Among the several announcements made at the 2012 WWDC today, only one was related to the professional Mac user. The release of the new MacBook Pro and it’s Retina Display varient.
What actually spoke volumes was the silence about the other changes to the Pro Mac line-up that happened.
The End of the 17″ MacBook Pro
Apple quietly removed the 17″ MacBook Pro from it’s web site today. The last remnant of a once proud portable workstation class of computers is no more. Evidently Apple believes that professionals no longer need either 1) portability, or 2) a workstation class computer.
I was one of the dwindling few who routinely purchased the 17″ models as my own personal system, to interface nicely with the Mac Pros I used for work. I was the guy who actually needed all those ports and connectors. The PCMCIA and Express Card slots were filled in their day with P2 and SxS cards, the USB ports were taken up by edit controllers and tablets, the video connectors were connected to external displays, and the firewire ports had daisy chains of drives attached.
The number of connectors however continued to dwindle as the 17″ evolved. The apparent design decision mandating that “thinner” was more important than “useful”. My old 2005, 17″ PowerBook G4 sits on my desk, still fully functional with an astounding amount of connectors and slots, and it is 1 inch thick. The newest super-thin 15″ MacBook Pro is .71 inches thick. For that .29 inches of space you’ve lost Ethernet and Firewire and a DVD drive, but “Hey! It’s thinner! Did you see how thin it is?”. I sometimes wonder if the Apple design team is made of teenage girls with body image problems.
Still the 17″ used to be the top of the line. No matter what happened to the lesser laptop models, the 17″ always had a bonus thrown in for pros. Whether it be an enhanced screen, or a legacy port, or just a bit faster cpu and graphics card, you always felt it was worth that little extra money. It was a serious machine, that serious people whipped out to be taken seriously. It will be missed.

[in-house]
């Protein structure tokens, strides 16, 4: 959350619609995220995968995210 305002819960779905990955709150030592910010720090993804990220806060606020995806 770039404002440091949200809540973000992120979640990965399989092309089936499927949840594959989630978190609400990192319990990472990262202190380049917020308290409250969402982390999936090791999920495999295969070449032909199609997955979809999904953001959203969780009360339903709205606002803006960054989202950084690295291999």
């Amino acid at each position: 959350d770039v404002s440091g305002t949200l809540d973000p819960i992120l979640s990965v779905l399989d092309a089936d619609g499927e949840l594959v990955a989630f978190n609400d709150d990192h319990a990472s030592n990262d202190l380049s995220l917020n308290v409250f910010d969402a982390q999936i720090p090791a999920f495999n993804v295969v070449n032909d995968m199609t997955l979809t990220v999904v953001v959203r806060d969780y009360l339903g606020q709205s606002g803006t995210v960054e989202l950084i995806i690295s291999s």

The big news that every professional user was waiting for was a Mac Pro update. I mean this machine is the bread and butter, day in and out workhorse of most of the entertainment industry, and it had gone for two years without an update. People were vocal and bombastic, a thousand blog and forum posts were written about the languishing Mac Pro, petitions were signed, Facebook pages were employed, Apple employees were stalked on show floors: and Apple was listening. Unfortunately their answer ran along the lines of “What is the least amount, and I mean absolutely least amount of work we could do to the Mac Pro and still call it an update?”
Then they did that.
Seriously, there is no significant difference between the Mac Pro of 2010, and the “new” Mac Pro of 2012, other than a slight increase of clock speeds of the same processor chips, and a slight decrease in cost. They didn’t even bother to update the 2009 era entry level graphics card that came with it. This is what the bare minimum looks like. I suppose it’s promising that they didn’t kill the Mac Pro altogether like the 17″ MacBook, but that’s the bare minimum of a compliment I’m willing to give them.
So what does the future look like for a professional on the Mac? Honestly it looks bleak. Between the end of the 17″ MacBook Pro, and the recent non-updates of the Mac Pro it’s not promising. There are those that hold out hope that Apple will come out with an amazing re-invention of the workstation that blows everything out of the water: just wait ’till next year! Of course the last time that Apple did an amazing re-invention of something we got FCPX. The one thing I do know that I’ll be focusing on for the remainder of this year is formulating a migration strategy to Windows, and it’s no longer “just in case.”